Well, I didn’t, even then. She wasn’t always right: she simply missed the point about some programmes: the plays of Dennis Potter, Till Death Us do Part, even, for heaven’s sake, Doctor Who. All the same, as Cook admits, “she was no fool. She had a coherent philosophy – that the moral values of the BBC (and other broadcasters) were out of step with the silent majority whom she presumed to represent. Before cable and satellite, a handful of terrestrial channels set the agenda for the nation. For her generation, TV wasn’t a matter of choice. A lot of her protests were wrong-headed and deserved to be rebutted but it was fitting that these trendsetters were challenged to justify their output.” He complains that her opinions were reactionary and that her complaints always came from the Right, rather than the Left. But she wasn’t a Lefty like Cook, what do you expect? And he admits, that ironically, “by the time her provincial doppelgänger Margaret Thatcher became prime minister, radical feminists had adopted her as an unlikely heroine.”

I thought she was a great woman, even at the time. I supported her private prosecution of Gay News for blasphemous libel (even though it was opposed by two of my literary heroes, Bernard Levin and Margaret Drabble), an initiative which contrary to common belief actually succeeded. If you doubt that, look here. As the BBC reported, “She objected to a poem and illustration published in the fortnightly paper last year about a homosexual centurion’s love for Christ at the Crucifixion. After the jury gave their 10-2 guilty verdict at the Old Bailey Mrs Whitehouse said: ‘I’m rejoicing because I saw the possibility of Our Lord being vilified. Now it’s been shown that it won’t be’.”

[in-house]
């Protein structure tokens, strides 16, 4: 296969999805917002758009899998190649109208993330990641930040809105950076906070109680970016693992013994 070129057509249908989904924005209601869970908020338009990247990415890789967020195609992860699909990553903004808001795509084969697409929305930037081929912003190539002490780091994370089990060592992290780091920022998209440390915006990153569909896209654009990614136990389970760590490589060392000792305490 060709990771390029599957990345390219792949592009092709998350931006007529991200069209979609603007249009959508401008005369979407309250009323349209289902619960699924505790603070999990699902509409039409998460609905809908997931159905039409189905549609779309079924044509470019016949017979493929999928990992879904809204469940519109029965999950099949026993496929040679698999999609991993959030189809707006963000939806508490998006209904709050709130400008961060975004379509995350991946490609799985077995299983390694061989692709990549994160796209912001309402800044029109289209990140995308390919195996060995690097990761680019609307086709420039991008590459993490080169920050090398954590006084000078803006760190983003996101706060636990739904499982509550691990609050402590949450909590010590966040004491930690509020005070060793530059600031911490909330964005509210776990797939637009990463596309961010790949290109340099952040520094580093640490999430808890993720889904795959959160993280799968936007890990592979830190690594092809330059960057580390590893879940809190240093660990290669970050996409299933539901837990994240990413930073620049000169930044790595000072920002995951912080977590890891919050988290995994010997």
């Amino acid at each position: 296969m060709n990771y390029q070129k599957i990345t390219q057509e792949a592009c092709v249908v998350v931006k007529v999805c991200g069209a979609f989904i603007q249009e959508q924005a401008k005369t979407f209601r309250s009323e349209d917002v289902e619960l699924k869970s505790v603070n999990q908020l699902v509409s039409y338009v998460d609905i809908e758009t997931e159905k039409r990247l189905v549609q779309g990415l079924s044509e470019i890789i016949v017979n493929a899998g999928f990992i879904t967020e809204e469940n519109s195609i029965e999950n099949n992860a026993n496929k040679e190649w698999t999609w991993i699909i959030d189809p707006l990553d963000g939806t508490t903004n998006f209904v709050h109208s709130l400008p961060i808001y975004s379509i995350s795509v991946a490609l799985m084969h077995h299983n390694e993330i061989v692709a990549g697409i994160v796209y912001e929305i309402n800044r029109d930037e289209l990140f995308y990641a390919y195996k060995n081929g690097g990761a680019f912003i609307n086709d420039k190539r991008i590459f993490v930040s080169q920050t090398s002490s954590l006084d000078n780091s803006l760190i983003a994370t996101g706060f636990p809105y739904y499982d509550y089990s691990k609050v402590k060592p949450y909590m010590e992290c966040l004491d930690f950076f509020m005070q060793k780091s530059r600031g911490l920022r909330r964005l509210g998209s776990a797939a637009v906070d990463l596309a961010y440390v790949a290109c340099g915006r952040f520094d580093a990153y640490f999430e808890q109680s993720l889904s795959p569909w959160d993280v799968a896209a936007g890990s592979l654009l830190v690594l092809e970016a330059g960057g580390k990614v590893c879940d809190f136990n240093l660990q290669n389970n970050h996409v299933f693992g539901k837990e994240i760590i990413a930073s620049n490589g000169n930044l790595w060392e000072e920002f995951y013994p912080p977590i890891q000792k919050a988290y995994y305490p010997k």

However ridiculous she may have seemed to bien-pensant intellectuals, she was motivated always by her love of God. And I still thank God for her witness and for her achievements, including the still functioning and still invaluable NVALA, now Mediawatch-UK (for link see above). May she rest in peace.